The installer need 2,5GB and my /tmp has only 2 GB.

I create a “disk” using dd command with 4GB on a partition with lots of space.

dd if=/dev/zero of=/usr/tmpDSK bs=1024k count=4096
mkfs -t ext3 /usr/tmpDSK
file /usr/tmpDSK
umount /tmp

mount -o loop,exec,nosuid,rw /usr/tmpDSK /tmp

After the db2 installation i umount the /tmp and mount it back using fstab -a

Linux Uncategorized

Estou trabalhando para um projeto da Plansis que é mover nossos servidores para um Datacenter.
Os motivos são muitos: Melhor infraestrutura, link bem melhor (sem limite de banda com 2.500GB de tráfego)  e também com redução de custo.
O desafio é mover uma infra, práticamente toda em Windows 2000/2003 com os softwares Domino,WebSphere Portal 6, Sametime 7.5, Quickr 8 e DB2 UDB hoje instalados no Datacenter localizado em  na Plansis para um Datacenter com as máquinas sendo na sua maioria Linux e apenas um servidor Windows no máximo.
Para a rede interna ainda fica um TSM 5.5, servidores para atender a equipe de desenvolvimento, um firewall  e um servidor de arquivos.

Primeira fase
: Contratação

O Datacenter contratado fica fora do Brasil, portanto um teste drive com um servidor tem de ser feito.
Contratamos então uma máquina dedicada instalada com Linux CENTOS 2GB RAM 320 HD SATA2 7 IP'S (não precisava de tanto, mas é o mínimo).
A máquina foi disponibilizada, conectada na internet em 24h após a contratação.

Segunda fase: Configurar o Linux

Contratamos o "básico" a máquina foi disponibilizada e me enviaram a senha do root e os ip's da máquina, ou seja administração por nossa conta.
Começou o desafio pois não sou uma "referência" em administrar servidores Linux, mas com o google e persistência as coisas vão melhorando.
A primeira pedra foi configurar um servidor DNS. Instalar o bind é fácil, apenas um comando, mas configurar as zonas nele já não é bem assim.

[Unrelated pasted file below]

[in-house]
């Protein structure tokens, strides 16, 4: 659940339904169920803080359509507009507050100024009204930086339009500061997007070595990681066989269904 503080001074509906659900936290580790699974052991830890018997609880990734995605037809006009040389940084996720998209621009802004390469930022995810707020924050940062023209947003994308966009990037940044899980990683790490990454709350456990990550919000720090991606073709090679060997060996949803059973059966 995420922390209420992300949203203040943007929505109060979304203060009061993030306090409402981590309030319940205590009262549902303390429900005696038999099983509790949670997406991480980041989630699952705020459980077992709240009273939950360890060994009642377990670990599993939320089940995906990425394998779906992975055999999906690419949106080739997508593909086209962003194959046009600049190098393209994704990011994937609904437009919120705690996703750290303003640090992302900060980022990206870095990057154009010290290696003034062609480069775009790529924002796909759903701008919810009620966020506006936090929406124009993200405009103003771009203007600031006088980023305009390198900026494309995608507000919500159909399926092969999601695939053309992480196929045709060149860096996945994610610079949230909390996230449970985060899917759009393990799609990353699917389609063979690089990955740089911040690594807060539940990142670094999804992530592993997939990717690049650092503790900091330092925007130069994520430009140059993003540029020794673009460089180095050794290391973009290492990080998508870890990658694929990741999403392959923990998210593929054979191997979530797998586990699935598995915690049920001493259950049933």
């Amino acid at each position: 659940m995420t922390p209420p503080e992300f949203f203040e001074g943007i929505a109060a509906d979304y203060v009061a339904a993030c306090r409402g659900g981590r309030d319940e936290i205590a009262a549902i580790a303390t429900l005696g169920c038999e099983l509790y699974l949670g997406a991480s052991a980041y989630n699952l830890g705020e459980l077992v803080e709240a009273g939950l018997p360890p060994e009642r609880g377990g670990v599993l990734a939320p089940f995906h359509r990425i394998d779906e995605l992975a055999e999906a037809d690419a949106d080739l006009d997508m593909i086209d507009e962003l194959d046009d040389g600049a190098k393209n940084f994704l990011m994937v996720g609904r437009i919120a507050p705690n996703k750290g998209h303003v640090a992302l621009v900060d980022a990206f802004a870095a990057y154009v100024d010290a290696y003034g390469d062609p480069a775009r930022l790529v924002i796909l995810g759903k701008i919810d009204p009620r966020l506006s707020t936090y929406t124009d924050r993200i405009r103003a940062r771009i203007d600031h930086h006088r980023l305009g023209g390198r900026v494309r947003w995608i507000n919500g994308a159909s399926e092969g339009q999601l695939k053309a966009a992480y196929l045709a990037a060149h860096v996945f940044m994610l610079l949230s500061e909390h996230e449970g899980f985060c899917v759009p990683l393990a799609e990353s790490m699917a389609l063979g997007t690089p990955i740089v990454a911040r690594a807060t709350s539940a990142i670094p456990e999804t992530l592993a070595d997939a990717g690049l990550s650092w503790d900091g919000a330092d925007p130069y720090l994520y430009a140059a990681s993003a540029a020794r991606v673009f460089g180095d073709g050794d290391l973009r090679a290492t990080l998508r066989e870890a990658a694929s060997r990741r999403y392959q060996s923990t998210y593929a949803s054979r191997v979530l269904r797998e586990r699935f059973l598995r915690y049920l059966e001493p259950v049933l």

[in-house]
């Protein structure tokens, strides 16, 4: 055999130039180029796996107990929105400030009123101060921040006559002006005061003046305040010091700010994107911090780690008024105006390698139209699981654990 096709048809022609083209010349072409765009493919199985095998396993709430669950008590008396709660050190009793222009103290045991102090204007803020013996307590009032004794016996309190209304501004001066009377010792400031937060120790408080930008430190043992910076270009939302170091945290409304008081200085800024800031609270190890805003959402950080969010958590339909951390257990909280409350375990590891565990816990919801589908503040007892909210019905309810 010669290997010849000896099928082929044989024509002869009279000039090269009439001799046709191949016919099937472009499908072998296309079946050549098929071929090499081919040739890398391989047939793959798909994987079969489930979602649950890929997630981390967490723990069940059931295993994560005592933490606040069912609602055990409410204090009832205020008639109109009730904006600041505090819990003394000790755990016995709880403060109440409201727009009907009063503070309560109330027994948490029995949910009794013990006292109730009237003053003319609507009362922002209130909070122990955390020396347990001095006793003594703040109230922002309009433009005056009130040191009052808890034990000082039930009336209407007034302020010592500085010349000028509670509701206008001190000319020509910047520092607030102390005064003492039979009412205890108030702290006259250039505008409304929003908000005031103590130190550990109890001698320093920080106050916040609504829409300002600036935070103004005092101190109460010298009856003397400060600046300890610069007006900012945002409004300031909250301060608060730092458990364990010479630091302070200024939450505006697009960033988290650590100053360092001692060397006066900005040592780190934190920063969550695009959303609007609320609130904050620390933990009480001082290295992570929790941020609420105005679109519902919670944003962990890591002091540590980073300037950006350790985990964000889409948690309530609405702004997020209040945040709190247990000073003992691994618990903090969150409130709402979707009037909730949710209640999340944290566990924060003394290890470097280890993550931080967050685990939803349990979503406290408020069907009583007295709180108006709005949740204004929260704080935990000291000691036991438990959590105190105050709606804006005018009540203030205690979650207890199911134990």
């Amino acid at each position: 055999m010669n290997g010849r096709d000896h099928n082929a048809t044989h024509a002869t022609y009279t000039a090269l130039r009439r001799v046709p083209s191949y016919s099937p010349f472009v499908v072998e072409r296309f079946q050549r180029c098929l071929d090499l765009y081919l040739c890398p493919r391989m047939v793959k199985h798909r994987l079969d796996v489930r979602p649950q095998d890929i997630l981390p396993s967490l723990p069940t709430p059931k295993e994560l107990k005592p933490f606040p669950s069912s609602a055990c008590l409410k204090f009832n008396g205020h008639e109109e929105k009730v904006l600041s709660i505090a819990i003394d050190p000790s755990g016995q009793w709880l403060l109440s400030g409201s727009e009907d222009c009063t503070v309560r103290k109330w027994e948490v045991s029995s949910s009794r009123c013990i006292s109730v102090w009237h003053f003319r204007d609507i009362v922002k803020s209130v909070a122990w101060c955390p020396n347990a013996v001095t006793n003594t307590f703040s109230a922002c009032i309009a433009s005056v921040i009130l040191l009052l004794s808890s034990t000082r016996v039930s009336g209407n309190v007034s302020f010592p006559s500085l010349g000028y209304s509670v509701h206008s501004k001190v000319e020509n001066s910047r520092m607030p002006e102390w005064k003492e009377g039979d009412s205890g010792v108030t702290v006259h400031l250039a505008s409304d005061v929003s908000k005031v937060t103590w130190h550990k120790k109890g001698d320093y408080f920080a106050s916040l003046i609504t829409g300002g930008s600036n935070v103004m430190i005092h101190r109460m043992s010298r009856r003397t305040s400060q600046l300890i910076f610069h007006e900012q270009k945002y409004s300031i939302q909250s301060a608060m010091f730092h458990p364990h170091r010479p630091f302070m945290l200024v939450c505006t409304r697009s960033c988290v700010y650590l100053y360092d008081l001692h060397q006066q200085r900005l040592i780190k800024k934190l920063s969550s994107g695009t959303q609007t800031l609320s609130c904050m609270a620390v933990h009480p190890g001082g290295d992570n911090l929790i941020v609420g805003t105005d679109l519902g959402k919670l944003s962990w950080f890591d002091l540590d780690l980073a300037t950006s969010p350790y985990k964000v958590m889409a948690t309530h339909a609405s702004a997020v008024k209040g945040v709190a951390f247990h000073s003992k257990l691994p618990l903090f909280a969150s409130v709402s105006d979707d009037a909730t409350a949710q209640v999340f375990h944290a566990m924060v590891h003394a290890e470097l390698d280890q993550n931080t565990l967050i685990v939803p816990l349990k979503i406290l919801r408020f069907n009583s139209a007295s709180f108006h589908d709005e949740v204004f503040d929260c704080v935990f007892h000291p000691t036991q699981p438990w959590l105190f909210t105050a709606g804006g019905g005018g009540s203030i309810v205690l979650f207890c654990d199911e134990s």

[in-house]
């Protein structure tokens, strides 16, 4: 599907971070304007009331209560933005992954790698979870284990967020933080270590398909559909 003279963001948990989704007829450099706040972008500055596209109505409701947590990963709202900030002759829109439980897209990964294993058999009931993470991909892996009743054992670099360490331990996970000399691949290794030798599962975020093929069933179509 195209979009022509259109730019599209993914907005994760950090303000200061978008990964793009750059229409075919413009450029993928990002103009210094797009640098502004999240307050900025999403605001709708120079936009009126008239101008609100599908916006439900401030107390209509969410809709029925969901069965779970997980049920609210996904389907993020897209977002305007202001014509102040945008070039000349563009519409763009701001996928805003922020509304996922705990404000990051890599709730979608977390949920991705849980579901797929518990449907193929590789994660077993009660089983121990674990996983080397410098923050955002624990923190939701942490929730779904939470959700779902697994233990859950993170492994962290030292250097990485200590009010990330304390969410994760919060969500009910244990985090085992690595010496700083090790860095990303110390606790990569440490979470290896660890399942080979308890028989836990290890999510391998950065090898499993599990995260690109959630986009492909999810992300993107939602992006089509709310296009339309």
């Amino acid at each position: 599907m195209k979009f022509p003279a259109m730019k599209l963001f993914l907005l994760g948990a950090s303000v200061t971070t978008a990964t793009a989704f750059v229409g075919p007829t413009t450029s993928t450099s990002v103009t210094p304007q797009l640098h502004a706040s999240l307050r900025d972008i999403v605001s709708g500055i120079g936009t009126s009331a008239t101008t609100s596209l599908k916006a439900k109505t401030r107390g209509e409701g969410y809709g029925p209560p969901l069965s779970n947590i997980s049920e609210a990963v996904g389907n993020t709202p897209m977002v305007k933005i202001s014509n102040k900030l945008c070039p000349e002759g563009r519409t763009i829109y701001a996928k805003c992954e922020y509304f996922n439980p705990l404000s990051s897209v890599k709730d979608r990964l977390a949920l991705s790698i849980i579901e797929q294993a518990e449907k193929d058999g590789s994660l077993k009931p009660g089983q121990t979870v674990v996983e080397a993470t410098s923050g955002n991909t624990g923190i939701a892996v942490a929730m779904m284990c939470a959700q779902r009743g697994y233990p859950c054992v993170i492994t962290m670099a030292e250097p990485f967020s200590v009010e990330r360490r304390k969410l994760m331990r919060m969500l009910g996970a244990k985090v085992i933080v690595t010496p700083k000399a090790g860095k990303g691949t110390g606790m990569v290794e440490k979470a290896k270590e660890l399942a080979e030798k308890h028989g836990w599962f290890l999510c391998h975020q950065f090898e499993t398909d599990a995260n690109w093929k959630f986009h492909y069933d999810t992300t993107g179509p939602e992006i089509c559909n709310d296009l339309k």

O socorro foi instalar a ferramenta WEBMIN que é uma ferramenta para administrar o Linux via browser. O DNS foi configurado , integrado com os DNS's existentes e registrado no como um servidor do nosso domínio.

Terceira fase: Instalar um Domino

Agora que a máquina já tinha um nome o teste era instalar um Domino no Linux Centos (é uma distribuição open source compilada do RedHat Enterprise) e não é
suportada pela IBM. O teste não era para mim nem para o Domino, muito menos para a máquina era para o Centos.
A instalação do Domino foi via console e sem  problemas. Movi minha caixa postal para ele e tudo estava indo bem mas sempre tem um mas...
Ficou instável, o SMTP não subiu e caiu o HTTP algumas vezes.
O erro que encontrei no log já é conhecido de outras instalações:

'bindsock' is missing, not executable, not owned by root, not setuid root or user needs net_privaddr privilege.


"Because ports 80 and 25 are secured ports, the Domino server must be able to do a su command as root to bind to the port.  To do this, the module BINDSOCK must have the setuid bit turned on.  The location of BINDSOCK defaults to /usr/lpp/lotus/notes/latest/, but your site may have changed the defaults during the install.  Check with your Domino Administrator.

Do an ls -l bindsock; you should see the following:

-r-sr-xr-x   1 OMVS     TASKS      69632 Jan  7  2000 bindsock

Como eu não vi o "s" eu dei a permissão:

chmod 4555 bindsock

E o Domino ficou estável (ele caia a cada 15 minutos ou com umas 5 requisições http)


Apesar de não ser suportado pela IBM a distribuição CENTOS é um bom Linux e utilizado muito "lá fora". A instalação seguiu a documentação da IBM sem nenhum truque.
E está estável e rápido :-)

Próxima etapa :
Portal com DB2 nesta mesma máquina.


Com o lançamento do Notes 8 o desktop Linux fica mais atrativo e poderoso.
Veja este vídeo